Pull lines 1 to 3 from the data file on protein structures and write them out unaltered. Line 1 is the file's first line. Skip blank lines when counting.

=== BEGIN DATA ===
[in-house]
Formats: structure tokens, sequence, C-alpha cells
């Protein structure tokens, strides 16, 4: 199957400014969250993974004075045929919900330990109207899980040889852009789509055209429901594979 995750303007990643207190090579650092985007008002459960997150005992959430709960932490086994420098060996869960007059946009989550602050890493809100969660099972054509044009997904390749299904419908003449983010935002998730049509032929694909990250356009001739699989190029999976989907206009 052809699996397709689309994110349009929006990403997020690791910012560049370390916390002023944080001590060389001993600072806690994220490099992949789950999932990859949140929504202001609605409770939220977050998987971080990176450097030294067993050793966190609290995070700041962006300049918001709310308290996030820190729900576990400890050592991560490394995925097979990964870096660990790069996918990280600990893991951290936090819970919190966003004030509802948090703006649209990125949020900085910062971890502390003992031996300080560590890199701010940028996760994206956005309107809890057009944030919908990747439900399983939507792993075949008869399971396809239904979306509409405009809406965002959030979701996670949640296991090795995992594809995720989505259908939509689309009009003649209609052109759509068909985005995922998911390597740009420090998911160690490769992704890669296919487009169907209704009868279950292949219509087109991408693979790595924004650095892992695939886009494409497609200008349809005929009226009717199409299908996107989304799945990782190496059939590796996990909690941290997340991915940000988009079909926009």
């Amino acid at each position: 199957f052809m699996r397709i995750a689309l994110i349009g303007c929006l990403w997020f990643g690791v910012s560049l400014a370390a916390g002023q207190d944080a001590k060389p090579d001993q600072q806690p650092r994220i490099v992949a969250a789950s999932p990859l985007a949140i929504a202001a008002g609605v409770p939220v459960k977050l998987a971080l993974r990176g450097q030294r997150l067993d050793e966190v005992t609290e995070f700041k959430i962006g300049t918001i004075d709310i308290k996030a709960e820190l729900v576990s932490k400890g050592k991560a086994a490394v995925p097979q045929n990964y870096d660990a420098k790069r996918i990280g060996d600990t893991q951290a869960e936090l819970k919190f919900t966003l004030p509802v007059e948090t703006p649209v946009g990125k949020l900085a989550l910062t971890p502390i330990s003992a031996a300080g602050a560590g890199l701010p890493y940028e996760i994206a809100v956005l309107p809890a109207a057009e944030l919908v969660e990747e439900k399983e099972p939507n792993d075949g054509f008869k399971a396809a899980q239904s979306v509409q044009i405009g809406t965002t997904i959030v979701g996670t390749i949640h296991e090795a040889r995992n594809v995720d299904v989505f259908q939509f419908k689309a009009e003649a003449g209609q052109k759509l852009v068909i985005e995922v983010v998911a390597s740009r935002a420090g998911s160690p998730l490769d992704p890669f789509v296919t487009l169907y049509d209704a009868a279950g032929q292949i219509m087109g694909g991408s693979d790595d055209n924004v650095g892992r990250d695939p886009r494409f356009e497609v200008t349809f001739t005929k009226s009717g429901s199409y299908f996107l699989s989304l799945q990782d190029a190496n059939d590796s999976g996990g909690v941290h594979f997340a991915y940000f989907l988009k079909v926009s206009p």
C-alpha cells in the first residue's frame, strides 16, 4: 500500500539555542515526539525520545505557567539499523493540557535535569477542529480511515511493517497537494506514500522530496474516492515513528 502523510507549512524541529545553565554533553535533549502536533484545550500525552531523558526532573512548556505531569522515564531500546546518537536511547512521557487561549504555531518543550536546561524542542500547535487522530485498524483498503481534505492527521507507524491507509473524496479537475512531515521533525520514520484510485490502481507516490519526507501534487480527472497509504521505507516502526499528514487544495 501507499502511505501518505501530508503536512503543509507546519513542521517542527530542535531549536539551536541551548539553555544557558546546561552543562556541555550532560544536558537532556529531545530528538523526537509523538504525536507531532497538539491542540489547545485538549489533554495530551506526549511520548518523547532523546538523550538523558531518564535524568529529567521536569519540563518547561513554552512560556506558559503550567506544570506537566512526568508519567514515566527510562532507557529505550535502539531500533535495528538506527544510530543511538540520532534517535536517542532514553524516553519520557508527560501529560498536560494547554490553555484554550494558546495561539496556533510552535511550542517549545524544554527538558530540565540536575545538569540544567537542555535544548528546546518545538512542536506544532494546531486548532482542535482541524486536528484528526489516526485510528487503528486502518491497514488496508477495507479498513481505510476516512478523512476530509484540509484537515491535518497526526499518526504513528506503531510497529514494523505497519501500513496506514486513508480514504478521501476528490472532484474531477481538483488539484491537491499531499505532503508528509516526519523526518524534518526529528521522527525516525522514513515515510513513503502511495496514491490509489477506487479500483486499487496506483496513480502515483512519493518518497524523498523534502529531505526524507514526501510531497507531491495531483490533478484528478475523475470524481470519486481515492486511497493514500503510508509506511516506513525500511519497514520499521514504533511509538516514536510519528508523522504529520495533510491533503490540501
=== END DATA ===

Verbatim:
[in-house]
Formats: structure tokens, sequence, C-alpha cells
């Protein structure tokens, strides 16, 4: 199957400014969250993974004075045929919900330990109207899980040889852009789509055209429901594979 995750303007990643207190090579650092985007008002459960997150005992959430709960932490086994420098060996869960007059946009989550602050890493809100969660099972054509044009997904390749299904419908003449983010935002998730049509032929694909990250356009001739699989190029999976989907206009 052809699996397709689309994110349009929006990403997020690791910012560049370390916390002023944080001590060389001993600072806690994220490099992949789950999932990859949140929504202001609605409770939220977050998987971080990176450097030294067993050793966190609290995070700041962006300049918001709310308290996030820190729900576990400890050592991560490394995925097979990964870096660990790069996918990280600990893991951290936090819970919190966003004030509802948090703006649209990125949020900085910062971890502390003992031996300080560590890199701010940028996760994206956005309107809890057009944030919908990747439900399983939507792993075949008869399971396809239904979306509409405009809406965002959030979701996670949640296991090795995992594809995720989505259908939509689309009009003649209609052109759509068909985005995922998911390597740009420090998911160690490769992704890669296919487009169907209704009868279950292949219509087109991408693979790595924004650095892992695939886009494409497609200008349809005929009226009717199409299908996107989304799945990782190496059939590796996990909690941290997340991915940000988009079909926009």